Giving Tree Farm
UX/UI Design, Brand Identity
Emily Lin, Aiden Tomkinson, Kyla Chamberlain, Jacob Nagy, Isabelle Derocher, Alexia Henderson
Adobe Illustrator, Figma, WordPress, Divi, JamBoard
January 2022 – June 2022
Dr. Kate Birdsall
Giving Tree Farm provides vocational training and a rehabilitation program for cognitively impaired persons. People who have sustained Traumatic Brain Injuries help grow fresh produce and make handmade items for local restaurants, grocery stores, and farmers markets. While the farm is owned by Community Based Interventions (CBI), the client wanted a new space that would highlight the farm and introduce a new way for customers to easily purchase produce.
- Giving Tree Farm can grow its business which will also help the workers recovering from traumatic brain injuries.
- With a new image and easier access to purchasing produce, customers will have more incentive to shop.
- Highlighting the mission creates a stronger sense of community as more people become regular customers.
- E-commerce opens another opportunity to engage with customers instead of being limited to traditional interactions.
Purchasing produce online is an inconvenient, tedious process for both the client and the users. Giving Tree Farm needs a website that highlights the farm’s mission, connects with the community, and makes preordering easy.
Stakeholder Empathy Map
The major issues our client was experiencing were ultimately centered around time, too many moving variables, and an unpredictable purchasing experience.
Giving Tree Farm is overall less expensive than its competitors and uses storytelling to highlight the TBI survivors. All competitors have a family/community focus, but none of them offer e-commerce. Refining GTF’s identity and adding e-commerce opportunities will help the farm build a stronger connection with the community.
User Empathy Map
While researching our audience, we learned that users were feeling inconvenienced from availability problems, confused from a lack of direction, and frustrated with the interface experience.
Swim Lane Diagram
Our empathy maps and swim lane diagram guided our focus to refining the farm’s brand identity and simplifying the steps necessary for purchasing produce.
Create a new website that gives GTF a space to grow without being overshadowed by CBI information. Develop new branding that highlights the farm’s goals and overall tone – naturally grown, community-oriented, and nurturing.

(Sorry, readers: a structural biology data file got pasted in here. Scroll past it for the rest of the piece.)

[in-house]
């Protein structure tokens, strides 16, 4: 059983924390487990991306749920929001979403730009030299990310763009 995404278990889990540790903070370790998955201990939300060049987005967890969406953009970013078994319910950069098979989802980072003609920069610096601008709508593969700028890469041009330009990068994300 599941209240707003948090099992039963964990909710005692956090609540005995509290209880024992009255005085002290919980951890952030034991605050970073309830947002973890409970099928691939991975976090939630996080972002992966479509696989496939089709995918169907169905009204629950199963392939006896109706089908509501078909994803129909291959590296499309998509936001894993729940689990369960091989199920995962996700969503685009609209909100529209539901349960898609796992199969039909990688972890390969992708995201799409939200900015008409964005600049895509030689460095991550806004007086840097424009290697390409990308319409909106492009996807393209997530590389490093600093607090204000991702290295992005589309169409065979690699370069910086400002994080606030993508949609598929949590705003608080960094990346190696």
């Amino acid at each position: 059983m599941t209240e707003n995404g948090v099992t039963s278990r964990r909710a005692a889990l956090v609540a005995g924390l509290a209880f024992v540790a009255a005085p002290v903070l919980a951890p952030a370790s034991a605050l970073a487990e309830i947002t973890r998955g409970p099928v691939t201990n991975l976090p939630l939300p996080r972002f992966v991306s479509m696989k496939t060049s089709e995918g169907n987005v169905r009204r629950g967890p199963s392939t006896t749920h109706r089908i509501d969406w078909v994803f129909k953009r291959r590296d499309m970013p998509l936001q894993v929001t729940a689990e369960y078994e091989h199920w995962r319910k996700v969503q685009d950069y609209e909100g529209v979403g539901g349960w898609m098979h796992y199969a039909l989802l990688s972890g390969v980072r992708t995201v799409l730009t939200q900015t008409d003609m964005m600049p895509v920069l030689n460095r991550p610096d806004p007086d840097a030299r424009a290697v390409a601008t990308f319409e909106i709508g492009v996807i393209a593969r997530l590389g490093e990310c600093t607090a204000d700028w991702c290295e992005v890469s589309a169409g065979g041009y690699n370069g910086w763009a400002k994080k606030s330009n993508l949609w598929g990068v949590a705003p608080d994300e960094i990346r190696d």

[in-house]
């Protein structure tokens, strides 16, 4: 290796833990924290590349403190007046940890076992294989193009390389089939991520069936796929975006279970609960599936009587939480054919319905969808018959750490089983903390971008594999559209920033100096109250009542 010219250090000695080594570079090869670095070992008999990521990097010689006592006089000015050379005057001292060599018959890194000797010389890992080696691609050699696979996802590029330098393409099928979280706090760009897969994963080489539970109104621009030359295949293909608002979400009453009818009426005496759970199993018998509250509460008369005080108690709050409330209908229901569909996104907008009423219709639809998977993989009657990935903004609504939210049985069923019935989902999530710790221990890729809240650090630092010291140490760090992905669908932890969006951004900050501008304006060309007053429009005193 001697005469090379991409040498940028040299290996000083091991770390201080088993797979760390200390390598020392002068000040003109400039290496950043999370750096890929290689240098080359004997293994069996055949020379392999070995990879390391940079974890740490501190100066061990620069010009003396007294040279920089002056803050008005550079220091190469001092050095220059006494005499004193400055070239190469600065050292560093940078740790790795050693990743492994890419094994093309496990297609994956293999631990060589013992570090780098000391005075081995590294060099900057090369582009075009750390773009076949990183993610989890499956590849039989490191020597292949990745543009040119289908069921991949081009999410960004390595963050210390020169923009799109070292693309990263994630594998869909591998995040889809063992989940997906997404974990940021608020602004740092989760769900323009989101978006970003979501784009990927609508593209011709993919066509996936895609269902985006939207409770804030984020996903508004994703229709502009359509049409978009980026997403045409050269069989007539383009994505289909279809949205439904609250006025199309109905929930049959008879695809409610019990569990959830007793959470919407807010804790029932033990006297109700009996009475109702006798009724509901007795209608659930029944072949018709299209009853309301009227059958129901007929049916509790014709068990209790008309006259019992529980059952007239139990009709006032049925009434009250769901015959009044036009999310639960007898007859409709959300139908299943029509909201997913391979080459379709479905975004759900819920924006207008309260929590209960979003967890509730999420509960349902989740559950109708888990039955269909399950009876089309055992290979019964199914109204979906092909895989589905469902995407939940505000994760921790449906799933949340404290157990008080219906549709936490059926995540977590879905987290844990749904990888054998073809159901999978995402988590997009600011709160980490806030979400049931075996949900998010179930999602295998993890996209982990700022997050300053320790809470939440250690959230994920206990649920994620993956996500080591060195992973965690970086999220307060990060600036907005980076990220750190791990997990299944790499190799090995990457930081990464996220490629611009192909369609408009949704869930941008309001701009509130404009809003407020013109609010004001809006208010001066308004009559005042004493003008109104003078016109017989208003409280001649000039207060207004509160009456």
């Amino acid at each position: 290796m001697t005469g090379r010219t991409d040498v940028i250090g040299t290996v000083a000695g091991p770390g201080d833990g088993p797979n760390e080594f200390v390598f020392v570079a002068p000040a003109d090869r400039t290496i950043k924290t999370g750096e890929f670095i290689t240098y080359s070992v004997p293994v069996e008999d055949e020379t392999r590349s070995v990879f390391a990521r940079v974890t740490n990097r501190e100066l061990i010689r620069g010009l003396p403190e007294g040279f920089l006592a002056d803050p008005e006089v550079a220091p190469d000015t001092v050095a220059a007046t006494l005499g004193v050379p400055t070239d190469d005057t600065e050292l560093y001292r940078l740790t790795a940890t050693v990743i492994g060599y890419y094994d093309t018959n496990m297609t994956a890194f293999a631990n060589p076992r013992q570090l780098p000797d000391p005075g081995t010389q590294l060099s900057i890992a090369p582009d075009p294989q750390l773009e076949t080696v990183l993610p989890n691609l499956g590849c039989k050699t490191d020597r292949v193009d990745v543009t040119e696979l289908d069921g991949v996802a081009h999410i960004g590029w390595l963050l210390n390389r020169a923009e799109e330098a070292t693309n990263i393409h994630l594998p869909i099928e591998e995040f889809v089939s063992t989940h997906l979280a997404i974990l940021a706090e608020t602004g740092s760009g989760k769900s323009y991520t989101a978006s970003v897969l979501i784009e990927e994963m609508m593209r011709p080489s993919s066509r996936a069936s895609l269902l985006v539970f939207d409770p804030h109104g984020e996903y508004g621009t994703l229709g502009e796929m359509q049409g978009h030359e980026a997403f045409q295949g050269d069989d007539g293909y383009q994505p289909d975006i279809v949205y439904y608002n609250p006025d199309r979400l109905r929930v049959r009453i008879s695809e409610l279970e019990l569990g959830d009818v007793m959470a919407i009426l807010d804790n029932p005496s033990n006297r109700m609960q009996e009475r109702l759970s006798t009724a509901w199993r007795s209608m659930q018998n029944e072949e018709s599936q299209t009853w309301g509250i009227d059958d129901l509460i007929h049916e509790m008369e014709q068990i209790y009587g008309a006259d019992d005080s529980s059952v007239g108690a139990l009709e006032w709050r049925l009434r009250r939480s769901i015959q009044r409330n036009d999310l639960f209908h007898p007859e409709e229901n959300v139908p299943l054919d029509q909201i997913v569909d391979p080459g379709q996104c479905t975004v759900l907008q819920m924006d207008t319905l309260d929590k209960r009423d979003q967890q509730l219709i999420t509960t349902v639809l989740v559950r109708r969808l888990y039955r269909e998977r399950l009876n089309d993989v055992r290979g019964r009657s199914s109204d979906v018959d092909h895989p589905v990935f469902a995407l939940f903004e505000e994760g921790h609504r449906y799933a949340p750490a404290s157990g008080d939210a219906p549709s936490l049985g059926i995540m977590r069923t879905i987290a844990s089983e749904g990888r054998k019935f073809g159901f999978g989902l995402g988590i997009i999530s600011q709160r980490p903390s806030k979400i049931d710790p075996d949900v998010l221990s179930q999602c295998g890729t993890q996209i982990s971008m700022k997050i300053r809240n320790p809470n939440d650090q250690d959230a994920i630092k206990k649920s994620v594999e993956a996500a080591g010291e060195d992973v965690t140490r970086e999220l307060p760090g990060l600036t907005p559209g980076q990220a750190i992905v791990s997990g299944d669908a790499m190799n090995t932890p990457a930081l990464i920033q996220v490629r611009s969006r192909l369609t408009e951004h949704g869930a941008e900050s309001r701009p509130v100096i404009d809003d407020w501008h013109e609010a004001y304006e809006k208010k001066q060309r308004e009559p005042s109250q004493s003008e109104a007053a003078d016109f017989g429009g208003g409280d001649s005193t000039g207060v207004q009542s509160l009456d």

The audience is largely made up of people who aren’t fluent with tech; create an e-commerce site that is simple for users to navigate without feeling overwhelmed. Creating an e-commerce site should make the customer’s purchasing experience quick and convenient.
A lot of processes are being done manually (updating the budget, reminding people to pick up order)
Need to have control over who is able to put in orders (if demand overcomes supply), deny deliveries that would be too difficult, keep inventory updated
Reduce “clunkiness” of ecommerce process; get the same benefits as the sign up form, but w/o so many steps (prepay, filling out the form first)
Website needs to be easy to maintain/update since it will usually be done by people without any web dev experience
Would like a convenient way to remind clients they have a produce pickup (clients also get confused on pickup location)
Wants inventory to be mostly self-sufficient (doesn’t need to update it every week)
Hates prepay function (woocommerce is our friend)
Site sustainability and inventory sustainability through different seasons (rotating inventory?)
Want to articulate GTF as a nonprofit
Optimize for people with minimal tech experience to update
Doesn’t know what people actually want in terms of e-commerce
Wants to communicate with customers but doesn’t have a good way to do it
Reduce steps it takes to order vegetables, make the task of getting to ecommerce more intuitive and reduce wordiness
Improve communications with customers without overloading them with links
Find a way to efficiently update inventory as sales are made that is intuitive for employees
Find way to communicate order status with customers
Consider addressing the current system for contact information; no clear goals
Newsletter still holds importance to Matthew
We need to use storytelling to build a connection with customers/keep their business
CBI needs to be connected but not in the spotlight
Is there a feasible way to address his issue of “top number of people”
Summary of Insights
- Too many processes are done manually
- The experience feels clunky
- The site needs to be functional with each season’s new inventory
- GTF’s mission and values need to stand out
- Maintain the newsletter in addition to e-commerce
- Need self-sufficient inventory
- Improve order communication with customers
Low Fidelity Wireframes
Final Design Solution
Case Study written by Isabelle Derocher and Aiden Tomkinson